Society & Environment

The Future of Human Nature: A Symposium on the Promises and Challenges of the Revolutions in Genomics and Computer Science (Conference): Session One


Series: Pardee Center Conference Series
Dates: April 10, 11, and 12, 2003
Location: Frederick S. Pardee Center for the Study of the Longer-Range Future, Boston University, Boston, MA

Session One

Kenneth Lewes


Welcome. We hope in the next few days you will hear more ideas and possibilities than you can possibly handle. Although we constantly hear about the benefits that the future will bring us, a coherent and broad view of technological progress is not readily available. Since we fully expect that some of the projections to be presented here will verge into the realm of science fiction, you might find it helpful if we suggest some ways of ordering and evaluating the welter of facts and speculation you will soon hear presented.

This conference was stimulated by an exchange of letters in 1933 between Albert Einstein and Sigmund Freud on the prospects of eliminating war from human experience. Einstein expressed a hope that human beings might be able to resist another regression to a primitive way of settling conflicts between nations. Freud, however, remained pessimistic for two reasons. He thought that the obstacles in the way of international agreement were too substantial to be overcome. But, more important, he thought that the impulse to destruction was inherent in human nature itself.

A consideration of current news, as well as a survey of recent cultural developments, suggests to some people that Freud may have been right. If so, it raises some difficult questions that are directly relevant to some of the presentations we will hear during this conference. Specifically, we must consider the complex relation of our progressive and increasing scientific knowledge of the world and its resulting technologies to what has up until now been our essential human nature. In these terms, is the recent astonishing progress in science and technology to be welcomed as the promise of a new Eden or dreaded as the threat of a terrible nightmare? Should human beings be entrusted with the power that science offers them? Or, on the contrary, have the age-old limitations on human power been a protection from our own capacities for hatred and destruction?

One source for hope is the possibility that science, in the near future, may be able to change human nature itself. This may happen by eliminating certain destructive traits or by enhancing others. Or it may occur because the abundance that technologies can offer us will make greed and competition no longer necessary for human survival. Yet even this hope brings along with it its own dread. The brave new world of the future may finally prove to be a horrifying dictatorship or a bland, intolerable state of boredom.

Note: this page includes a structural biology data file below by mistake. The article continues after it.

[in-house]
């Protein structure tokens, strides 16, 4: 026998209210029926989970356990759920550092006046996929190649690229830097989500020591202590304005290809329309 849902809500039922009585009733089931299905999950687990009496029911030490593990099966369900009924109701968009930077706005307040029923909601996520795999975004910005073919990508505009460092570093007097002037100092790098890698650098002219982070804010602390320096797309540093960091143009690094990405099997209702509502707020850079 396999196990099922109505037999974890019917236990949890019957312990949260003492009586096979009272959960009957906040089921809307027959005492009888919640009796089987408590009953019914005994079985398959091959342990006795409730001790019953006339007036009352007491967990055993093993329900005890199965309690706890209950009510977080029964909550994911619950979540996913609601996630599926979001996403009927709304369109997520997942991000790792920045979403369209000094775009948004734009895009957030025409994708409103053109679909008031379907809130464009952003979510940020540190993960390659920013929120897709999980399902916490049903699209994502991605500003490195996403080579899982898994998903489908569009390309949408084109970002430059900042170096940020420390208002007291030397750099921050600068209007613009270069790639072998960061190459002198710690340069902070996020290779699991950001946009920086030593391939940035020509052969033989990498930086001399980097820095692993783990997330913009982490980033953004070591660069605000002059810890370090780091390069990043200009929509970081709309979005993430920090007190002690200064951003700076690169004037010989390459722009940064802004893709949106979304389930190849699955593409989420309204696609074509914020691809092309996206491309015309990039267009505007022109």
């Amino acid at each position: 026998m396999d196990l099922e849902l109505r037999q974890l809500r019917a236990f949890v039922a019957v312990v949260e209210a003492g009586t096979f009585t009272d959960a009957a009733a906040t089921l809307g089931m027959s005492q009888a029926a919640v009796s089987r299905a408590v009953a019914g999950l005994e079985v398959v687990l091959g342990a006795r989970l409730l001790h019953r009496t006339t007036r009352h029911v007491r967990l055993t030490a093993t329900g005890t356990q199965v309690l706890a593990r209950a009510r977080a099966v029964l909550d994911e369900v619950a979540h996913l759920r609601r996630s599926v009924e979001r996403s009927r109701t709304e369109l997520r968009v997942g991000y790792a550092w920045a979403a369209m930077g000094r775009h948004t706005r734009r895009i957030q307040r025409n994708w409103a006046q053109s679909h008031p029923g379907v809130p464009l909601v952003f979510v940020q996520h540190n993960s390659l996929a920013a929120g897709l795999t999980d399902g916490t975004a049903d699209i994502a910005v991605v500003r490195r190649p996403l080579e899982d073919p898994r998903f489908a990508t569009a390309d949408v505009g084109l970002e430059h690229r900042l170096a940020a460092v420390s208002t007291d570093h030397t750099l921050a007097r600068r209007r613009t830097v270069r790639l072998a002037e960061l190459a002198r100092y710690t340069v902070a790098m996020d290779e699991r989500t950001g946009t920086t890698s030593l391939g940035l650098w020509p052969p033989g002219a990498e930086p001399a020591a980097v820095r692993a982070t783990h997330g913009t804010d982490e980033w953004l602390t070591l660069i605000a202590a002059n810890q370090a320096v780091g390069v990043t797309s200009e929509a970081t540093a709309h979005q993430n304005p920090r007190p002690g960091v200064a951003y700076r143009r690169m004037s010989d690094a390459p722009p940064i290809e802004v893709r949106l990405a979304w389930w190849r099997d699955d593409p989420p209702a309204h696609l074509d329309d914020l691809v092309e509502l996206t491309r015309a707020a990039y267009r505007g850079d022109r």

The very question of human nature, though abstract, impinges directly on our ability to imagine and plan for a future. Are there constraints placed on possible developments by essential components of human nature? Or perhaps the very nature of a human nature that transcends historical conditions is no longer a useful idea and has been rendered obsolete by the promises of science and technology. But if we discard the idea of an essential human nature, we are then left with no apparent way of measuring, judging, or controlling the future as it comes near. We are very far from being able to formulate these questions satisfactorily, let alone provide a useful answer to them.

Another difficulty that arises if we think that science can change human nature is trying to anticipate what will determine the shape and direction of scientific and technological progress. Science, of course, possesses its own internal determinants of what direction it will take. Nature and the world out there provide others. But equally powerful ones are generated by politics, social institutions, and economics. It is important to remember that scientific and technological progress, which seems to us so ineluctable, can be changed, redirected, or completely stopped by changes in the culture. The kinds of critical questions that once provided the themes for Victorian science fiction are turning into the reality of today. We must learn to look at them with a seriousness and steadiness that they never demanded of us before.